The Bible is full of controversial verses.
Many don’t like what the Bible has to say about sexuality and marriage. Some disagree with its teachings on gender or refugees or poverty or abortion or … you get the point.
But that’s nothing new. Scripture has been offending and upsetting readers since it was written.
In the book bearing his name, Jeremiah describes Jehoiakim king of Judah reading columns of the prophet’s writing and becoming so enraged at what it said he cut off pieces and tossed them into the fire.
The king did this until the entire scroll was burned and destroyed. Jeremiah just wrote another scroll.
But there’s another verse in Jeremiah, that if our culture actually knew what it said, they would be grabbing a pair of scissors to join Jehoiakim in his aggressive edits.
Total Eclipse of the Heart
If we define controversial as contrary to the culture at large, this verse in Jeremiah would most certainly spark social media outrage—if anyone actually read their Bible and knew it existed.
While everyone is obsessed with fighting about verses dealing with hot-button topics, Jeremiah’s words strike at the heart of what society gets wrong.
Jeremiah 17:9 says:
The heart is more deceitful than anything else,
and incurable—who can understand it?
The worldview of the Western world is centered on the motto “follow your heart.” Once you start to look for it, the concept is inescapable. It’s in everything.
The mantra is frequently given as the solution to every problem on TV shows and movies. It’s often the unstated, but assumed foundation to every song.
If you would only follow your heart, you would find yourself, find your soul mate, find success, find happiness, find peace, find purpose, find love.
But that’s not what Jeremiah says you’ll find when you follow your heart. The prophet, inspired by the Holy Spirit, says we will often find lies.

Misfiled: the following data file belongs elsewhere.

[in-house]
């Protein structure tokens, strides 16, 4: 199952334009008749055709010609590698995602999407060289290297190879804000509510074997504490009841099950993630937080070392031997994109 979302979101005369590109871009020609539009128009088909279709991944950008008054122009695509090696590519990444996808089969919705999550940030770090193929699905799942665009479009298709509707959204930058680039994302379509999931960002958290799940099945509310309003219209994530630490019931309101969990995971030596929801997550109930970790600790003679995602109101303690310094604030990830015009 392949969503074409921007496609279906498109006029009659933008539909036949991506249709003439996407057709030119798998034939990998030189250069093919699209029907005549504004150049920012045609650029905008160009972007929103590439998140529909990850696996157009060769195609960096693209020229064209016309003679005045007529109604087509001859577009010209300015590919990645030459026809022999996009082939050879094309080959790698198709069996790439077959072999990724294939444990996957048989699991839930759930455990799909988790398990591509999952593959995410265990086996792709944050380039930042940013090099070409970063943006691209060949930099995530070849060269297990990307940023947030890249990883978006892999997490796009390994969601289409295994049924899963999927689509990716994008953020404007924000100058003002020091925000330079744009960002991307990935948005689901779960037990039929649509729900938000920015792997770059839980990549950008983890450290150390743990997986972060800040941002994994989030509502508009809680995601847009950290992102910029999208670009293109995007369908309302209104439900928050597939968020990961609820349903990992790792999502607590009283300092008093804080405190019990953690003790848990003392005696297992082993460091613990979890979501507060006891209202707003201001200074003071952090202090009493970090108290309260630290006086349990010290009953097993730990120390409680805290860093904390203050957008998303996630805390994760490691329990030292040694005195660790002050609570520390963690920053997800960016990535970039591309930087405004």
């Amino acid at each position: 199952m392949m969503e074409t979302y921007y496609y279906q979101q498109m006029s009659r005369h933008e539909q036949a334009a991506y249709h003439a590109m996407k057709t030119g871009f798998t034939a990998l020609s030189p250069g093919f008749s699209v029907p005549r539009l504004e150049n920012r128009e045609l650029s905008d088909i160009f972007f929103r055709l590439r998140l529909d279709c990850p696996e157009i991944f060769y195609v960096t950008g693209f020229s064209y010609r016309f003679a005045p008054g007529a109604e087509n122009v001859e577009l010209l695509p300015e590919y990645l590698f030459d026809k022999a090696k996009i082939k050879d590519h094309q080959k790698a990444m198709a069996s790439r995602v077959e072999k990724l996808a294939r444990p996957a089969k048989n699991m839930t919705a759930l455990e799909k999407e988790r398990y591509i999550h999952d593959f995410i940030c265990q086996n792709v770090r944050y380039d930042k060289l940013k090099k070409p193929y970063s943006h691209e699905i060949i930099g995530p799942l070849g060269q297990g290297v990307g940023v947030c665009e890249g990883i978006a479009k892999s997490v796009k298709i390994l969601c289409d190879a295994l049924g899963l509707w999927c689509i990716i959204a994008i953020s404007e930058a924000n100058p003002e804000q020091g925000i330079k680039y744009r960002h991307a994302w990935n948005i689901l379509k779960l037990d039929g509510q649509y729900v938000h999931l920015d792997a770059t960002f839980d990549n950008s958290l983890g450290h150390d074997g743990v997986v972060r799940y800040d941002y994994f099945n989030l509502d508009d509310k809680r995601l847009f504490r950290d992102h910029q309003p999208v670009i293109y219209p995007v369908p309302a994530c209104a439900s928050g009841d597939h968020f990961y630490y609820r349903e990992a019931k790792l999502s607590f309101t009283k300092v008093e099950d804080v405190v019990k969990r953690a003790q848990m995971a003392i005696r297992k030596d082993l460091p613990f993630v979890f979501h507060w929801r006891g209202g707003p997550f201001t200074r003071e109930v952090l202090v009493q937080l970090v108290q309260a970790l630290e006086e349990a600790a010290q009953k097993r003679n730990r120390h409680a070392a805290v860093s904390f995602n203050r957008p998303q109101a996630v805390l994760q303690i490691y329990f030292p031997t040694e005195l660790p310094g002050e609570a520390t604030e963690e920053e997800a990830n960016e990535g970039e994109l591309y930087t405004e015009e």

Like a siren, the words of Scripture pierce through the noise of this world. The one thing the world tells us to trust most is the one thing the Bible says is most deceptive.
As Trevin Wax explains in This Is Our Time, the idea of following your heart is a faulty map. It will inevitably lead you in the wrong direction.
So we are forced to make a choice between the accepted philosophy of our age or the timeless wisdom of Scripture.
Clearly, God’s word is controversial, but the question remains: Is it right?
Should we trust our hearts or look outside ourselves for guidance and direction? Will we gain wisdom most by looking within or looking up?
Un-Break My Heart
One simple question should tell us if following our hearts is the true way to live: What would happen if everyone followed their heart?
Your initial reaction might be to think this would unlock some utopian vision, but if you stopped to think about this for a bit longer you would realize the issue.
Would you want to live in this world, but the only difference is everyone did exactly what they wanted? It would be chaos because some people’s hearts run contrary to each other.
What if two people are convinced that their heart is leading them to marry the same person? What if my heart says go for a promotion even if I need to step on you to get it?
That leads to the other issue with following our hearts. What happens when some of our hearts are turned to evil things?
Dylann Roof’s heart wanted to start a race war, so he murdered nine African Americans at a Bible study to try to make it happen.
Imagining what it would be like if everyone followed their heart should make two things very clear: 1) We need something outside of our own hearts to judge the rightness of our desires and 2) We need a new hearts that only desire right things.
It’s here we realize the controversial verse of Jeremiah is not so controversial. God has given us Scripture to serve as an external measuring stick to show us when our heart goes wrong.
He has also promised to give us new hearts. Later in Jeremiah, God says:
I will give them a heart to know me, that I am the Lord. They will be my people, and I will be their God because they will return to me with all their heart. (Jeremiah 24:7)
We need the heart that only God can give us so that we can follow Him and not our misguided hearts.
Controversial or not, following your heart is a dangerous idea that Jeremiah tried to warn us about hundreds of years ago.